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German boy, 12, dies at on cruise ship

German boy, 12, dies at on cruise ship

A 12-year German boy died while aboard the MSC Divina cruise ship, the Daily Mail reported. 

The boy had been feeling sick since the boat's first stop in Civitavecchia, and his condition only deteriorated. 

Attempts to resuscitate him were unsuccessful. He allegedly died around 3 am on Tuesday. The boy died from natural causes.

He was pronounced dead three hours from the Sardinia's southern coast. According to Daily Mail, the boy’s parents and two brothers were quarantined in a nearby hospital. 

A spokesperson for MSC Cruises told Newsweek that the cause of the boy's death has not been identified yet.

The cruise liner told the publication that could not disclose any other information “out of respect for the deceased and his family, and to respect medical privacy.”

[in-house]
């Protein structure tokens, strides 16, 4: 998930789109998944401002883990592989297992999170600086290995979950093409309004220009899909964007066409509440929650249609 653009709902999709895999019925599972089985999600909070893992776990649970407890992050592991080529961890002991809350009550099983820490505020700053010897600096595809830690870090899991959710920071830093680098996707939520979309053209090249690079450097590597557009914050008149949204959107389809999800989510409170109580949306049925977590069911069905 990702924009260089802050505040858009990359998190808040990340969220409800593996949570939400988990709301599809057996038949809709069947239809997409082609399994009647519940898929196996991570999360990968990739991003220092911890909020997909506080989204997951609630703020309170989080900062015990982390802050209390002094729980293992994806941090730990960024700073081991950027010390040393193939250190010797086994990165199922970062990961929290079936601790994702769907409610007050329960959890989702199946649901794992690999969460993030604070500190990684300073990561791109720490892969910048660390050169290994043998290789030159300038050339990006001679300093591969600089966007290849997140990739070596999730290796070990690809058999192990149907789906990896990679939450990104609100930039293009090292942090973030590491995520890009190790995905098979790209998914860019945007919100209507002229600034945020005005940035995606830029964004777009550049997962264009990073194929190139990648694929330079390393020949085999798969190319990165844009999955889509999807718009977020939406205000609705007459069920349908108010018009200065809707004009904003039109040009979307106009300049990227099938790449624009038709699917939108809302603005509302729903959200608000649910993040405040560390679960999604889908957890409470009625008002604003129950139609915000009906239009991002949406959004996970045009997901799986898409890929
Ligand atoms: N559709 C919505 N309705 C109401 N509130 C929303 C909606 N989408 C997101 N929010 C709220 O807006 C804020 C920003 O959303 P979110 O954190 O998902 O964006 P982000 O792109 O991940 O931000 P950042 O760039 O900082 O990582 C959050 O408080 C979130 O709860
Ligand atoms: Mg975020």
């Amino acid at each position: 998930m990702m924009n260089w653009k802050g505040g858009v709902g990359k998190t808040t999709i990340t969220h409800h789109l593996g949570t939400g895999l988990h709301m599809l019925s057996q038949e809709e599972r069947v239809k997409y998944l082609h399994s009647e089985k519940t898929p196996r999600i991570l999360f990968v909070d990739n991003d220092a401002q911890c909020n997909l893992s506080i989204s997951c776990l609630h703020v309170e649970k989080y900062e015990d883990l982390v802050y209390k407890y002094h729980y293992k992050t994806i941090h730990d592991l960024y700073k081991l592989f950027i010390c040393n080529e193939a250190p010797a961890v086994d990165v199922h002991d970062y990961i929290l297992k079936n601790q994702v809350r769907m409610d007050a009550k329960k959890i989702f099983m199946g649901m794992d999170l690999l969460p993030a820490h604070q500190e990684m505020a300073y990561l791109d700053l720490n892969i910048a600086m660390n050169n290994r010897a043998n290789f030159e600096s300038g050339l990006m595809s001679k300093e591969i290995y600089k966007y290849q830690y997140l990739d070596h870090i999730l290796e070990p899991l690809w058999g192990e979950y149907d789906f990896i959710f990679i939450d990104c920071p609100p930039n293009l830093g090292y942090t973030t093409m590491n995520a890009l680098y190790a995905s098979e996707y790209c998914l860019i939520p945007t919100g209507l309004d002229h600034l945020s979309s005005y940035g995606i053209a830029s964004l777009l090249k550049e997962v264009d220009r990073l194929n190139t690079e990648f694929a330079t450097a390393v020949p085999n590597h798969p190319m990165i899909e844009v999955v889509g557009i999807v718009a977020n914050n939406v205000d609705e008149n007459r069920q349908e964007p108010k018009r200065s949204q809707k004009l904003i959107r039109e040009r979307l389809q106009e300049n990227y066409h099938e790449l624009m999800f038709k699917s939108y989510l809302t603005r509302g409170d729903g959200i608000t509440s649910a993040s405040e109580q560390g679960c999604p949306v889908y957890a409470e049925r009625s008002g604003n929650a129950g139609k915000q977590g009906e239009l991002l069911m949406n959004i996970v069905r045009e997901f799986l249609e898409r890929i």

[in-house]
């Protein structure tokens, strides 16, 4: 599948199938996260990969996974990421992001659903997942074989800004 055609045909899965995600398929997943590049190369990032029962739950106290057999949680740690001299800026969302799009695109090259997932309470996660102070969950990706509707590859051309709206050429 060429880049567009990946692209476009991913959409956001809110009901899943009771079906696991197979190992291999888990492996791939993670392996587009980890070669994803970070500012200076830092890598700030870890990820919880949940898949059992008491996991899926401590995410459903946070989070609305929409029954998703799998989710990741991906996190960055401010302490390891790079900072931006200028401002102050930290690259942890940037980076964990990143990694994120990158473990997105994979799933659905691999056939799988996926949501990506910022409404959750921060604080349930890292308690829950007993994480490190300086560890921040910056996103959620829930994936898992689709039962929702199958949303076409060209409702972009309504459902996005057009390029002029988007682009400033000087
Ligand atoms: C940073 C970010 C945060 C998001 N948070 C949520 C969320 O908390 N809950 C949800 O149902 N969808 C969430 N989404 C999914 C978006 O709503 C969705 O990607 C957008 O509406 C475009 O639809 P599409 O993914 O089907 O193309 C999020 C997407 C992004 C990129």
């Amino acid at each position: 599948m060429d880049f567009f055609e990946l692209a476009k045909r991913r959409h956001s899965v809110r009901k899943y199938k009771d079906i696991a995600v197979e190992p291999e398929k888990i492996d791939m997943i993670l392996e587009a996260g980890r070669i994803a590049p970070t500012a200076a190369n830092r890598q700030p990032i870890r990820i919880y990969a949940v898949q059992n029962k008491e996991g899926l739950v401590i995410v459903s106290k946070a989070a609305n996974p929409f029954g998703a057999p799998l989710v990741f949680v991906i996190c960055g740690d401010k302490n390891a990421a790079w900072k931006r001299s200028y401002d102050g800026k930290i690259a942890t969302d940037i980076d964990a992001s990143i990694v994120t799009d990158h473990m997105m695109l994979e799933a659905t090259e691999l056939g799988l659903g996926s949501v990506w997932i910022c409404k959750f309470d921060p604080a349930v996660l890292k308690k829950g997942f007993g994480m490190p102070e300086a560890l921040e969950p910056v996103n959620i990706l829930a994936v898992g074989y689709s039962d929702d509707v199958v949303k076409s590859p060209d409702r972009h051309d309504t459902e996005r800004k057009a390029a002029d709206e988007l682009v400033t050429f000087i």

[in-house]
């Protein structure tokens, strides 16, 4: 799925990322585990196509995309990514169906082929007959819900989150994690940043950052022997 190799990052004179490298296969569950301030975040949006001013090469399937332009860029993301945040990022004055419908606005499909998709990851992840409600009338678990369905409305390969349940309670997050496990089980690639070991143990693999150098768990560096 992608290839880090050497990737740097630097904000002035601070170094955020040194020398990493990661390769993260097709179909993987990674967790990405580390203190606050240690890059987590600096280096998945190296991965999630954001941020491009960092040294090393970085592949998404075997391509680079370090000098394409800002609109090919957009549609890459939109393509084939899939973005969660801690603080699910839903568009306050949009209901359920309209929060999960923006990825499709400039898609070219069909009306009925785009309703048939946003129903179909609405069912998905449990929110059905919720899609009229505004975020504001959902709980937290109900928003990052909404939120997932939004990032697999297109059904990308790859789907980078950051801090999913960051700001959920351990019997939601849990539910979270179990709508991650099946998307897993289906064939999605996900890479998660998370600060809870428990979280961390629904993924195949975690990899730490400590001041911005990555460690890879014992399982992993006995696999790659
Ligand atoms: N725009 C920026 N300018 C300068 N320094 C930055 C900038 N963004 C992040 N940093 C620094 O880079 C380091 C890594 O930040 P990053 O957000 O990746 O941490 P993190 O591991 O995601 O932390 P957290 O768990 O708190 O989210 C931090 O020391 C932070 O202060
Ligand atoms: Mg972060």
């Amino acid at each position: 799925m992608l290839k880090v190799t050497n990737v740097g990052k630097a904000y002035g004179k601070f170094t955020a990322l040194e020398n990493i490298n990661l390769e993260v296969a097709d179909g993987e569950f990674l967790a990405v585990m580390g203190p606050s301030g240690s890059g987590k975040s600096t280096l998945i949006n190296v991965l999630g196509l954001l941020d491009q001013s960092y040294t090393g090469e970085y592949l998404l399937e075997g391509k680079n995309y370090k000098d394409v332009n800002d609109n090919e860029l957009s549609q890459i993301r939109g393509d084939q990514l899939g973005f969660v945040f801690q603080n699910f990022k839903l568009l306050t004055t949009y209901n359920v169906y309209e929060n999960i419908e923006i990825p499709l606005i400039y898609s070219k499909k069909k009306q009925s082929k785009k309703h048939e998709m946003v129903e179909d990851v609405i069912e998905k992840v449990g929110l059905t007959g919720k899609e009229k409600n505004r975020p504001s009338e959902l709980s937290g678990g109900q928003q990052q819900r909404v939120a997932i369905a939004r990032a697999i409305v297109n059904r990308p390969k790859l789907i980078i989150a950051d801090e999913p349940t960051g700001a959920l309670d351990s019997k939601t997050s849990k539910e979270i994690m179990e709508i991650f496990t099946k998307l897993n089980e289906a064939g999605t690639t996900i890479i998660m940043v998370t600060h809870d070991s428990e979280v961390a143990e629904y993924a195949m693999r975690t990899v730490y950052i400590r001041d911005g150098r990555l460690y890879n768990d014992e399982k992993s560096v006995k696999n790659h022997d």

A spokesman for MSC Cruises says they're working with authorities and German embassy officials to assist the family in any way possible.

"We are offering our full support to the family at this extremely difficult time, and a dedicated care team onsite is providing support and comfort. 

"We are deeply saddened by this incident and offer our heartfelt condolences to the family and those affected,” the spokesman told the Daily Mail. 

Earlier this year, 18-month-old Chloe Wiegand, died July 7 after falling from the 11th deck of Royal Caribbean International's Freedom of the Seas onto the concrete below when the ship was docked in San Juan, Puerto Rico. The family from Granger, Indiana, was on a Caribbean cruise with both sets of grandparents.

The family's attorney said Chloe's grandfather, identified by authorities as Salvatore Anello, placed the toddler on a railing next to what he thought was a glass window in a children's water play area. But the window had been opened, and Chloe tumbled out of it.

* In April this year a British teenager was raped on the MSC Divina while on holiday with her parents, but authorities did not prosecute the suspect, an 18-year-old Italian, because the Spanish judge who heard the matter said he had no jurisdiction over the crime which was committed on a Panamanian-flagged vessel in international waters.